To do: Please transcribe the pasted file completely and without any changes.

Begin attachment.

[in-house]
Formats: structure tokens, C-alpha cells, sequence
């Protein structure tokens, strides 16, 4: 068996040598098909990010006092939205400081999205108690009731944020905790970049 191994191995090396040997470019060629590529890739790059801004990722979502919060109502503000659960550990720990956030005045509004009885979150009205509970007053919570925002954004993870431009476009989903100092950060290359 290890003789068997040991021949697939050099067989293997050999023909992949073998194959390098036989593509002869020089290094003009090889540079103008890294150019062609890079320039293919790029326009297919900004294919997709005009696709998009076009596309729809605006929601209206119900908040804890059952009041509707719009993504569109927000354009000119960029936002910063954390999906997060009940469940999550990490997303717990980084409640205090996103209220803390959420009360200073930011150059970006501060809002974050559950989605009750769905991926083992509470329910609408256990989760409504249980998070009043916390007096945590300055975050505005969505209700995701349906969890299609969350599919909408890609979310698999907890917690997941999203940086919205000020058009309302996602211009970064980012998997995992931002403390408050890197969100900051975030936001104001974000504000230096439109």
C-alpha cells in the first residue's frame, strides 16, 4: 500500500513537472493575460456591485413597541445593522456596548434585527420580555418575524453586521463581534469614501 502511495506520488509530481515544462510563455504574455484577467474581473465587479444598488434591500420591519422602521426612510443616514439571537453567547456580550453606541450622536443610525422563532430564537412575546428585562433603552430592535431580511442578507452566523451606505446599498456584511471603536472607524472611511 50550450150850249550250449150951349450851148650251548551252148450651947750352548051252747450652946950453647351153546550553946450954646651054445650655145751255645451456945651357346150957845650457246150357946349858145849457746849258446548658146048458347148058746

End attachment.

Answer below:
[in-house]
Formats: structure tokens, C-alpha cells, sequence
């Protein structure tokens, strides 16, 4: 068996040598098909990010006092939205400081999205108690009731944020905790970049 191994191995090396040997470019060629590529890739790059801004990722979502919060109502503000659960550990720990956030005045509004009885979150009205509970007053919570925002954004993870431009476009989903100092950060290359 290890003789068997040991021949697939050099067989293997050999023909992949073998194959390098036989593509002869020089290094003009090889540079103008890294150019062609890079320039293919790029326009297919900004294919997709005009696709998009076009596309729809605006929601209206119900908040804890059952009041509707719009993504569109927000354009000119960029936002910063954390999906997060009940469940999550990490997303717990980084409640205090996103209220803390959420009360200073930011150059970006501060809002974050559950989605009750769905991926083992509470329910609408256990989760409504249980998070009043916390007096945590300055975050505005969505209700995701349906969890299609969350599919909408890609979310698999907890917690997941999203940086919205000020058009309302996602211009970064980012998997995992931002403390408050890197969100900051975030936001104001974000504000230096439109």
C-alpha cells in the first residue's frame, strides 16, 4: 500500500513537472493575460456591485413597541445593522456596548434585527420580555418575524453586521463581534469614501 502511495506520488509530481515544462510563455504574455484577467474581473465587479444598488434591500420591519422602521426612510443616514439571537453567547456580550453606541450622536443610525422563532430564537412575546428585562433603552430592535431580511442578507452566523451606505446599498456584511471603536472607524472611511 50550450150850249550250449150951349450851148650251548551252148450651947750352548051252747450652946950453647351153546550553946450954646651054445650655145751255645451456945651357346150957845650457246150357946349858145849457746849258446548658146048458347148058746